July 14, 2017 / 8:56 PM / 3 years ago

CANADA FX DEBT-C$ notches 14-month as data shows bearish bets slashed

    * Canadian dollar at C$1.2650, or 79.05 U.S. cents
    * Loonie touches its highest since May 2016 at C$1.2645
    * Currency gains 1.8 percent for the week as bearish bets
    * Bond prices higher across the yield curve

    By Fergal Smith
    TORONTO, July 14 (Reuters) - The Canadian dollar touched a
14-month high against its U.S. counterpart on Friday as gains
for oil added to support for the currency from higher interest
rates, while data showed that bearish bets on the loonie have
been slashed.
    Speculators cut bearish bets on the loonie for a seventh
straight week, data from the U.S. Commodity Futures Trading
Commission and Reuters calculations showed. Canadian dollar net
short positions fell to 8,604 contracts as of July 11 from
39,372 contracts a week earlier.
    Gains for the loonie, which rose for a third straight week,
came after the Bank of Canada raised rates on Wednesday for the
first time in seven years and signaled it will need to hike
again over the coming months.    
    "If you are a trader or a corporate and have to judge where
the market might be going, you pretty much have to take the bank
at its word," said Michael Goshko, Corporate Risk Manager at
Western Union Business Solutions.
    The central bank will follow up with another increase in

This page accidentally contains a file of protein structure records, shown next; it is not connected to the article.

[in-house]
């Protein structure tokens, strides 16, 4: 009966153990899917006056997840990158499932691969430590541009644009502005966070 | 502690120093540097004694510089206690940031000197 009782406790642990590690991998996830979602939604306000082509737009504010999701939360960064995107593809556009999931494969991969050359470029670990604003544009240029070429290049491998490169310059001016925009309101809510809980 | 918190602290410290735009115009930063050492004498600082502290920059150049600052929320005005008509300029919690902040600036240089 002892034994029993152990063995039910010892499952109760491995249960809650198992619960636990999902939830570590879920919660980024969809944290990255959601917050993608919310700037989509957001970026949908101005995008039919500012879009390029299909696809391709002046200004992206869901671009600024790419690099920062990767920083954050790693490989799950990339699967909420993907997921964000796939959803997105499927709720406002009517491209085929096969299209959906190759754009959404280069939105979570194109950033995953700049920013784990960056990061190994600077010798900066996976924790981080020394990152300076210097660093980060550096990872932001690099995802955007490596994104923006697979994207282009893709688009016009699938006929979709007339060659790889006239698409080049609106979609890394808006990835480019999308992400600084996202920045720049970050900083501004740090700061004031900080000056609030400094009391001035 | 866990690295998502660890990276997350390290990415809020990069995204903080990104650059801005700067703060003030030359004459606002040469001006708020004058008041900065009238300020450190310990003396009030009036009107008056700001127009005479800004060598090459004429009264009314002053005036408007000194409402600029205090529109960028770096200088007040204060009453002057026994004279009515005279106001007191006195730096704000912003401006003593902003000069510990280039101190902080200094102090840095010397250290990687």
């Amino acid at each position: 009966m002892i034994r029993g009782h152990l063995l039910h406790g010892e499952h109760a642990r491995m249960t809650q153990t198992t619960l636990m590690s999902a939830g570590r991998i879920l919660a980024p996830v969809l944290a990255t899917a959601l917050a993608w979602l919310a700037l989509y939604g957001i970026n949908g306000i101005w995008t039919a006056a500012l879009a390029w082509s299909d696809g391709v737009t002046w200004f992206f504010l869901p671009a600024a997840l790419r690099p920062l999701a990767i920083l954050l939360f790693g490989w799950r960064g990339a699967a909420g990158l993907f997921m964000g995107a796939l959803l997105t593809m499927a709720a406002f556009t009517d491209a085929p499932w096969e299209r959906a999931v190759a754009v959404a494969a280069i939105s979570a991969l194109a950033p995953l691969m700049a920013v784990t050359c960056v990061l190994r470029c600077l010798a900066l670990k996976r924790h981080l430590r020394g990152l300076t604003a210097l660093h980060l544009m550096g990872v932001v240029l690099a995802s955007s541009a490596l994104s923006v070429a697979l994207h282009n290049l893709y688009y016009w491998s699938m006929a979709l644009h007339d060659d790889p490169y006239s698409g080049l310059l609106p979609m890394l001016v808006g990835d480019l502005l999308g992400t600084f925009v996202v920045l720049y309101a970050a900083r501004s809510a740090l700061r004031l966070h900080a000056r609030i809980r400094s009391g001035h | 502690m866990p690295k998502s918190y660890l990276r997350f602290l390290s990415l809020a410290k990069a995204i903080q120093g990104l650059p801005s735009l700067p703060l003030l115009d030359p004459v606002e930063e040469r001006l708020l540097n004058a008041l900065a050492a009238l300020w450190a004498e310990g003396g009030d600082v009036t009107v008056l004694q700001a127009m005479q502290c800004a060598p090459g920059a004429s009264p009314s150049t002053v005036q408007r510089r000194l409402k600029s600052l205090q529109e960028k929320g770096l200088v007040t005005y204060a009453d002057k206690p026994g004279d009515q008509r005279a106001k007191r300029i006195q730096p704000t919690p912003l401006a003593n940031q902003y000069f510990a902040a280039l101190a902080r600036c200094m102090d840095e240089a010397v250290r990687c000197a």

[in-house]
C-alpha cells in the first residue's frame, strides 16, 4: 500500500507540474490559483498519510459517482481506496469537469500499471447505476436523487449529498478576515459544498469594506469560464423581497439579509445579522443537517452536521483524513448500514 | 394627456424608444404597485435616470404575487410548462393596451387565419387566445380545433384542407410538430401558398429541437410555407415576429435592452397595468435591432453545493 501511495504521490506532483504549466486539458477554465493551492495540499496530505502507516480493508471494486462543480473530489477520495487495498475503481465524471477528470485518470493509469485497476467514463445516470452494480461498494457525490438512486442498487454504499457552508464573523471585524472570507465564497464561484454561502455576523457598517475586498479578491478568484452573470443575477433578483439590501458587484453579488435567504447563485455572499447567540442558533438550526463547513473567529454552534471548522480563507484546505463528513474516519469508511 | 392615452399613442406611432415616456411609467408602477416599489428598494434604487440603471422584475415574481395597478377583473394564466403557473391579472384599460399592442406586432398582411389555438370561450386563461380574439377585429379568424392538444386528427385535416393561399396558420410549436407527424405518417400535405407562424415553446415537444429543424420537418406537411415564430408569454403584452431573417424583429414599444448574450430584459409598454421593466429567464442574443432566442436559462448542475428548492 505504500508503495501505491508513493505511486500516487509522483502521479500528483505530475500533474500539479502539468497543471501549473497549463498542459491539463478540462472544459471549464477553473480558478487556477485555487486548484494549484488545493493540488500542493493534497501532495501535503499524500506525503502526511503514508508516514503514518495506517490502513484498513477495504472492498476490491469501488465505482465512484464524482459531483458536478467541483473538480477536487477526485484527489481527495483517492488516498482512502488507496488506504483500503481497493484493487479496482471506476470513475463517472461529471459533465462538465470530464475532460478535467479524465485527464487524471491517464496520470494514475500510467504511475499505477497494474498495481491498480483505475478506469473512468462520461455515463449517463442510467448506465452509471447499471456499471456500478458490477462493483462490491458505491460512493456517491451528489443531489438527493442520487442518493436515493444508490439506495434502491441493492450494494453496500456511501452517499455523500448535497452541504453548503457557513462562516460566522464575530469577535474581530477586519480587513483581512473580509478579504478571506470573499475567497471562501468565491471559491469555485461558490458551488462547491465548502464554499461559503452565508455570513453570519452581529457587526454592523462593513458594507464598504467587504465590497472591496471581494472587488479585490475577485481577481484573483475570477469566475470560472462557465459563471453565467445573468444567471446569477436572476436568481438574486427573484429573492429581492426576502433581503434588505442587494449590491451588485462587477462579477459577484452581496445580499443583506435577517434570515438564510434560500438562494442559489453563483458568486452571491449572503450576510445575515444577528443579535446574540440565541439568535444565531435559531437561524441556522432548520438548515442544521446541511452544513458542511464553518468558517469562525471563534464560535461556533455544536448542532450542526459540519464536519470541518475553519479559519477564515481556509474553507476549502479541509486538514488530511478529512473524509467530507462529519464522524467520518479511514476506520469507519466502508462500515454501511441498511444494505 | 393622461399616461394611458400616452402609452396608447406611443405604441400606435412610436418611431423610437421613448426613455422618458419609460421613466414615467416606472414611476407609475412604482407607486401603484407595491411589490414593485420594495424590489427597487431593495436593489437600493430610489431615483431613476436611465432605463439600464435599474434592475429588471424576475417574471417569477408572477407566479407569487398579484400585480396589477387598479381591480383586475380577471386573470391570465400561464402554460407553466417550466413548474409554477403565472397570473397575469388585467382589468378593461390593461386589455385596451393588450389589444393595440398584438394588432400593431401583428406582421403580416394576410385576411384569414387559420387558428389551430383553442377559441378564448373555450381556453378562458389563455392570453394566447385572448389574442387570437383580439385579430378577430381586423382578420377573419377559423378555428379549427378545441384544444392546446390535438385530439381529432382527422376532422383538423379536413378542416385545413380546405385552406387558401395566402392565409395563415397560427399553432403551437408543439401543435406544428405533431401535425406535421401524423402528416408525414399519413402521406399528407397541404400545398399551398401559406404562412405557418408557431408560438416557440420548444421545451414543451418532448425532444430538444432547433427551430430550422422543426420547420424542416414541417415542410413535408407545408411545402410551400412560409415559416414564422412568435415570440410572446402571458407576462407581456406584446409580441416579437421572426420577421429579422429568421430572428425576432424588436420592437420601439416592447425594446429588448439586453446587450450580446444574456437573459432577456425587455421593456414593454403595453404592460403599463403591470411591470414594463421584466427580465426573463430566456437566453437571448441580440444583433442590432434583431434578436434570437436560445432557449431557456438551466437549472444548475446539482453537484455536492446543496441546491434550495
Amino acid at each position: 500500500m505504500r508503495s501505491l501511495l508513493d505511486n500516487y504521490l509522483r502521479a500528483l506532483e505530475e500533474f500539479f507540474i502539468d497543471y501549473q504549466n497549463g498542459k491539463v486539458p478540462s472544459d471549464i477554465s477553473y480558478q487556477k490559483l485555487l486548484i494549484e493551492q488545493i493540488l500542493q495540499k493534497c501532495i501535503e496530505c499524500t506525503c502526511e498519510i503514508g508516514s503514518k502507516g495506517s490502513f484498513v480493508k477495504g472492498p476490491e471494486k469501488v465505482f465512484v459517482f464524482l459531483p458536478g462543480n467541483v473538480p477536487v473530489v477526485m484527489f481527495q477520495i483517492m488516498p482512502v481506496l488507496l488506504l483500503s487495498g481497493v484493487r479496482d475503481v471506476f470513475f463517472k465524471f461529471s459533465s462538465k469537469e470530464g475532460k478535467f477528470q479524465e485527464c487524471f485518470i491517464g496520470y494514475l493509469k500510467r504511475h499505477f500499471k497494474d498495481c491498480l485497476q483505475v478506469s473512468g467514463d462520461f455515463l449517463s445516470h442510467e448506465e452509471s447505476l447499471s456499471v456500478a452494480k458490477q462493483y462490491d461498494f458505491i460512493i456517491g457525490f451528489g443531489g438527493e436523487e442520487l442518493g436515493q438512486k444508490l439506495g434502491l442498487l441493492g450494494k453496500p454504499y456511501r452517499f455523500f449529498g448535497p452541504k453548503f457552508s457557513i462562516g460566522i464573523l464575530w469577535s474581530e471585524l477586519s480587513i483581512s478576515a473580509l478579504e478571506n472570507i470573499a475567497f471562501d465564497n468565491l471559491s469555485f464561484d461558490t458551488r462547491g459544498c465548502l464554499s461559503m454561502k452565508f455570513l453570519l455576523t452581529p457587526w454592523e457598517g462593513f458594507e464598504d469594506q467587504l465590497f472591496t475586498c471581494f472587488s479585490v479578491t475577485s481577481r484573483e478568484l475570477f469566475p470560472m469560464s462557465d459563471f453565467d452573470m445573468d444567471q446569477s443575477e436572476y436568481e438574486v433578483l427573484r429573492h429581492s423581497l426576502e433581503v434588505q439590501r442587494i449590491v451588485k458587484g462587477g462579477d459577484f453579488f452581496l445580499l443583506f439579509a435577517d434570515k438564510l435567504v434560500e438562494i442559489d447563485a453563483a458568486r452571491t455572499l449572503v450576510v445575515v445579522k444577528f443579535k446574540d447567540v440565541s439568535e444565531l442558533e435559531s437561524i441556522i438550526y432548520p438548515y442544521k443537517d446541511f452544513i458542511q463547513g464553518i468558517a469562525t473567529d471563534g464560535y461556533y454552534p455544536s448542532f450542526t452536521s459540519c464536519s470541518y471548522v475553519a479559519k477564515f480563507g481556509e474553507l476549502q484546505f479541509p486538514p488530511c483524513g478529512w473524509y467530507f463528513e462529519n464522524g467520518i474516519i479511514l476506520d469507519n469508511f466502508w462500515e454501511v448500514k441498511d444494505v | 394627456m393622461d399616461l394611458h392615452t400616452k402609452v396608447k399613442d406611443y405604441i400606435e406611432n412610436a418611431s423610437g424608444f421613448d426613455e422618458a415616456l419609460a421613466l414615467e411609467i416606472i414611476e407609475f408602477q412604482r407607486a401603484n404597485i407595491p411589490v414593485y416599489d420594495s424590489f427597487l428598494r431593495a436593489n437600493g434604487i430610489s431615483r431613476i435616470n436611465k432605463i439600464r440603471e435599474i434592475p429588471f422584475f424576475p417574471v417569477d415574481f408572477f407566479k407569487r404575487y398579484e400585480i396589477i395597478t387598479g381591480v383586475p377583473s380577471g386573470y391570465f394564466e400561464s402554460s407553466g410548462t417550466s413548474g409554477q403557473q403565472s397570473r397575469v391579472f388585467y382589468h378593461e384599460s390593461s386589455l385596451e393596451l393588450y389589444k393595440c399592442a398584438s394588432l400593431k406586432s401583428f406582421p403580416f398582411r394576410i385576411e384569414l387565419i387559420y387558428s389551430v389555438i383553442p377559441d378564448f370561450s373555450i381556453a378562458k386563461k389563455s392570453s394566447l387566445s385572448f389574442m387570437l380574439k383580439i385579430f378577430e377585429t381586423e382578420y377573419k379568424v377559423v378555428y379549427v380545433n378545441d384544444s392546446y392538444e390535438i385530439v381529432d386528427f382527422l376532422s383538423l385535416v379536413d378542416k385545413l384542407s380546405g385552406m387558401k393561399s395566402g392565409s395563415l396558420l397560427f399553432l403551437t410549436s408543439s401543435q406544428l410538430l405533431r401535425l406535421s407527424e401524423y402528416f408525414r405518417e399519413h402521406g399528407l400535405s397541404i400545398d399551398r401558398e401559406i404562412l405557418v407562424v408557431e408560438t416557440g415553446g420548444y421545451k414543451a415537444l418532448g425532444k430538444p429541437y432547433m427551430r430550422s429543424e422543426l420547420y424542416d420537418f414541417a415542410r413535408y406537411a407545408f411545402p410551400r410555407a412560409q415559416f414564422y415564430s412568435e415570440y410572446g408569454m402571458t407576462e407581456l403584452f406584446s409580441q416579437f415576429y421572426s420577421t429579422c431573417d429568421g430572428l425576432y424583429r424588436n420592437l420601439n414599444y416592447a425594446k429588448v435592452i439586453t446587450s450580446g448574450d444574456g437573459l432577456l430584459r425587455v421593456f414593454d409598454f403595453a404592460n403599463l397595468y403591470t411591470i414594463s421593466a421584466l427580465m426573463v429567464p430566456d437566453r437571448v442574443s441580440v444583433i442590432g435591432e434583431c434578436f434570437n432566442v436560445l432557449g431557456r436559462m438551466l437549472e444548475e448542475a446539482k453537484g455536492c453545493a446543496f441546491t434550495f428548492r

October as it charts a course of gradual policy tightening, with
two more hikes expected next year, according to a Reuters poll
of primary dealers.                     
    At 4 p.m. EDT (2000 GMT), the Canadian dollar          was
trading at C$1.2650 to the greenback, or 79.05 U.S. cents, up
0.6 percent.
    Prices of oil, one of Canada's major exports, were boosted
by lower U.S. stockpiles, a slight slowdown in U.S. crude
production and signs of increased Chinese demand. U.S. crude
       prices settled 46 cents higher at $46.54 a barrel.       
    The currency's weakest level of the session was C$1.2747,
while it touched its strongest since May 2016 at C$1.2645.
    For the week, the loonie rose 1.8 percent. It has gained
more than 6 percent since the Bank of Canada turned hawkish in
    "Until we start seeing weakening economic data I think the
market is going to be full steam ahead to higher rates and a
stronger Canada" dollar, Goshko said.
    The U.S. dollar        fell against a basket of major
currencies after weaker-than-forecast data on consumer prices
and retail sales in June raised doubts about whether the Federal
Reserve would raise interest rates again in 2017.              
    Canadian government bond prices were higher across the yield
curve in sympathy with U.S. Treasuries. The two-year           
price rose 3.5 Canadian cents to yield 1.192 percent and the
10-year             gained 11 Canadian cents to yield 1.897

 (Reporting by Fergal Smith, editing by G Crosse)
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